See S. Grandjean, Empire Furniture: 1800-1825 (1966) and P. E. W. Cunnington, Costumes of the Nineteenth Century (1971).
Style of furniture and interior decoration that flourished in France during the First Empire (1804–14). It corresponds to the Regency style in England. Responding to the desire of Napoleon for a style inspired by imperial Rome, the architects Charles Percier (1764–1838) and Pierre Fontaine (1762–1853) decorated his state rooms with Classical styles of furniture and ornamental motifs, supplemented by sphinxes and palm leaves to commemorate his Egyptian campaigns. The style influenced the arts (Jacques-Louis David in painting, Antonio Canova in sculpture, the Arc de Triomphe in architecture) and fashion and spread quickly throughout Europe.
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In American furniture, the Empire style was most notably exemplified by the work of New York cabinetmakers Duncan Phyfe and Paris-trained Charles-Honoré Lannuier. Other major furniture centers renowned for regional interpretations of the American Empire style were Boston, Philadelphia, and Baltimore. Many examples of American Empire cabinetmaking are characterized by antiquities-inspired carving, gilt-brass furniture mounts, and decorative inlays such as stamped-brass banding with egg-and-dart, diamond, or Greek-key patterns, or individual shapes such as stars or circles.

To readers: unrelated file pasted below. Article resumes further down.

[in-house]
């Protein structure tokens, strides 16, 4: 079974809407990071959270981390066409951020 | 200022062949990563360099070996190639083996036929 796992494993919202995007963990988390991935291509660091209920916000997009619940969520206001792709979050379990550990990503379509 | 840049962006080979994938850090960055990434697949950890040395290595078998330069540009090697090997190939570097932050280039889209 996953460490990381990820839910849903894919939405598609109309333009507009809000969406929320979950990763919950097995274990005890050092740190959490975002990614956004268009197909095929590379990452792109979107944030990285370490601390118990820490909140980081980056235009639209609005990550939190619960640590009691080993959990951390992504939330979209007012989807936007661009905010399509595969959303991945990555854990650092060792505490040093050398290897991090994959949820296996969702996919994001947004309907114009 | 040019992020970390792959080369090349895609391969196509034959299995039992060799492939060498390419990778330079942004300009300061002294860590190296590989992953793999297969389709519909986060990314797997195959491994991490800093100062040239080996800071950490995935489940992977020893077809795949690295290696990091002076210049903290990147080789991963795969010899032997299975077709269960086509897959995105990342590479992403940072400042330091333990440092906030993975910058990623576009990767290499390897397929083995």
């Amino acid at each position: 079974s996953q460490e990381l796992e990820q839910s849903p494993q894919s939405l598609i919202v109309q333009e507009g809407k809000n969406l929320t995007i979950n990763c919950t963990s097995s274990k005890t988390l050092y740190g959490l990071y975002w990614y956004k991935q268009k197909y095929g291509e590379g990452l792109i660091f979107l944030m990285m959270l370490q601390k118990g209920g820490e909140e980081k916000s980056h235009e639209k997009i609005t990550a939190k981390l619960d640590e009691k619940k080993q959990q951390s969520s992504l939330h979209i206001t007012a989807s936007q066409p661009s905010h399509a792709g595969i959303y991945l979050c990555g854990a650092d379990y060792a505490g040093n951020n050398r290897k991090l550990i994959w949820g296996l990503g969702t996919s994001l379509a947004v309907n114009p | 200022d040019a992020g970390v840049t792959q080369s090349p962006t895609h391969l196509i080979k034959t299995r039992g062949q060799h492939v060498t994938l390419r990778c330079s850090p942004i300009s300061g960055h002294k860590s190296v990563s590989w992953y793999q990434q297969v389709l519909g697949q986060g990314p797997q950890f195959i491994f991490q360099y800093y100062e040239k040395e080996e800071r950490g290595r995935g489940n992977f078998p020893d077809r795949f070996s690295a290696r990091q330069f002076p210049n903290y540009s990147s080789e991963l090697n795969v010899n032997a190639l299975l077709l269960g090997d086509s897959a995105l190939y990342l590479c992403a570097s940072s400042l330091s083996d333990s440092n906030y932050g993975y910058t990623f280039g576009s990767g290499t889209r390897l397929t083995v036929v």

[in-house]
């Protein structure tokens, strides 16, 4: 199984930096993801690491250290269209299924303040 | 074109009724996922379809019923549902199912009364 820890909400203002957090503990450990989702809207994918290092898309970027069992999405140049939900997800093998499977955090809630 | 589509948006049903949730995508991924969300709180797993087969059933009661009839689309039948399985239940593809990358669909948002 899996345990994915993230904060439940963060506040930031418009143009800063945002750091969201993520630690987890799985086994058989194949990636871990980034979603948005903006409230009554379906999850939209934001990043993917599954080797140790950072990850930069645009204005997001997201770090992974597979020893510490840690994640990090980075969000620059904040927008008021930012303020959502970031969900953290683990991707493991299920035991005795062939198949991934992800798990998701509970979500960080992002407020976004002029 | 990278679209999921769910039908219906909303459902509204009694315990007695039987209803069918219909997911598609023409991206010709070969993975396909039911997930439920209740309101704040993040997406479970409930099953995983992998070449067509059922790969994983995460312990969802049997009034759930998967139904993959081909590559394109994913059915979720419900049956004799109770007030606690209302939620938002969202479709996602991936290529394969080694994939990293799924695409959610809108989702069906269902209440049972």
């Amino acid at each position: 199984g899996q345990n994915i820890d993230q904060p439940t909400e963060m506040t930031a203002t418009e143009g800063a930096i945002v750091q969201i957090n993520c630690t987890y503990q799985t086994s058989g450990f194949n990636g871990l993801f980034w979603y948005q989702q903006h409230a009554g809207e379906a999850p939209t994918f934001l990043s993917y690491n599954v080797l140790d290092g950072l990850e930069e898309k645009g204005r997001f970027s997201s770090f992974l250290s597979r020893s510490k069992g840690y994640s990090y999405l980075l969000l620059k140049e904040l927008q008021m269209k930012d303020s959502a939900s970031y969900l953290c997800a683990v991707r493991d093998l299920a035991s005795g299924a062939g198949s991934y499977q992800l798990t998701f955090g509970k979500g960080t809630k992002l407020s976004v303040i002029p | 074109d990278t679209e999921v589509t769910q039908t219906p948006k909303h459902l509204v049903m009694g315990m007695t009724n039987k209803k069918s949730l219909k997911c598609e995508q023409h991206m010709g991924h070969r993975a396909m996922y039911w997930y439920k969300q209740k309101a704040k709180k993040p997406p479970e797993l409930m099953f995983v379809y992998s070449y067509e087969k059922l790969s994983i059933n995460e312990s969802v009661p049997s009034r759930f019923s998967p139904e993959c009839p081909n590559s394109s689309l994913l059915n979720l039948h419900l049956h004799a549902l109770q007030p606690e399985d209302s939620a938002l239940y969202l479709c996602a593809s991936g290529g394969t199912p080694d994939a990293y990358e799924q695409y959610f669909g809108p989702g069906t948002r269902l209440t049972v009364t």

The most elaborate furniture in this style was made around 1815-25, often incorporating columns with rope-twist carving, animal-paw feet, anthemion, stars, and acanthus-leaf ornamentation, sometimes in combination with gilding and vert antique (antique green, simulating aged bronze). The Red Room at the White House is a fine example of American Empire style. A simplified version of American Empire furniture, often referred to as the Grecian style, generally displayed plainer surfaces in curved forms, highly figured mahogany veneers, and sometimes gilt-stencilled decorations.
This Americanized interpretation of the Napoleonic Empire style continued in popularity in conservative regions outside the major metropolitan centers well past the mid-nineteenth century.